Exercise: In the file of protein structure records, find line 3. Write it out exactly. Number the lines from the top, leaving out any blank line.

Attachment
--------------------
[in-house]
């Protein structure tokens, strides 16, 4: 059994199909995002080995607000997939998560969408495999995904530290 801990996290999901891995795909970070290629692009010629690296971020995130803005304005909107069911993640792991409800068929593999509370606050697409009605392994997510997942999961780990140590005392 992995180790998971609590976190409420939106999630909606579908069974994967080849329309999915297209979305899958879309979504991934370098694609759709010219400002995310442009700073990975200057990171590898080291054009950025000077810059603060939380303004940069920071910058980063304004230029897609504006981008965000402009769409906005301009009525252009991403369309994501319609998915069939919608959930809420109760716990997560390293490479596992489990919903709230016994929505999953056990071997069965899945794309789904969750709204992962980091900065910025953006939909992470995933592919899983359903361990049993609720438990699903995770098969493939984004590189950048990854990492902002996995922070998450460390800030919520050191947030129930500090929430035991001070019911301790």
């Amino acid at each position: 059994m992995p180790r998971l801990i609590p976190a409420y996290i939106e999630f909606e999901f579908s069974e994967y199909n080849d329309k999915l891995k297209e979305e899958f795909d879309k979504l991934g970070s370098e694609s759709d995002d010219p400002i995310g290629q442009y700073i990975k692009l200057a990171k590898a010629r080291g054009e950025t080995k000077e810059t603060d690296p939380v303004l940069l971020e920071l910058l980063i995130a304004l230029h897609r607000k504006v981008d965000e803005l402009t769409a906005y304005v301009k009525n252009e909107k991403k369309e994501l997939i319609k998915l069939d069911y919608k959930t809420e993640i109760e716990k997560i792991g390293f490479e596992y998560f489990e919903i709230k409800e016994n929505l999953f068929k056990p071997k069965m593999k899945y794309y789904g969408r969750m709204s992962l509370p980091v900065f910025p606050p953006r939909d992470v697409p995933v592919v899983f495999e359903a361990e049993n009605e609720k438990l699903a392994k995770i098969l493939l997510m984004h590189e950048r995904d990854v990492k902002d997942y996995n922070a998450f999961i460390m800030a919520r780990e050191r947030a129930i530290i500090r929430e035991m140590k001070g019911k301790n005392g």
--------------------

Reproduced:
């Amino acid at each position: 059994m992995p180790r998971l801990i609590p976190a409420y996290i939106e999630f909606e999901f579908s069974e994967y199909n080849d329309k999915l891995k297209e979305e899958f795909d879309k979504l991934g970070s370098e694609s759709d995002d010219p400002i995310g290629q442009y700073i990975k692009l200057a990171k590898a010629r080291g054009e950025t080995k000077e810059t603060d690296p939380v303004l940069l971020e920071l910058l980063i995130a304004l230029h897609r607000k504006v981008d965000e803005l402009t769409a906005y304005v301009k009525n252009e909107k991403k369309e994501l997939i319609k998915l069939d069911y919608k959930t809420e993640i109760e716990k997560i792991g390293f490479e596992y998560f489990e919903i709230k409800e016994n929505l999953f068929k056990p071997k069965m593999k899945y794309y789904g969408r969750m709204s992962l509370p980091v900065f910025p606050p953006r939909d992470v697409p995933v592919v899983f495999e359903a361990e049993n009605e609720k438990l699903a392994k995770i098969l493939l997510m984004h590189e950048r995904d990854v990492k902002d997942y996995n922070a998450f999961i460390m800030a919520r780990e050191r947030a129930i530290i500090r929430e035991m140590k001070g019911k301790n005392g």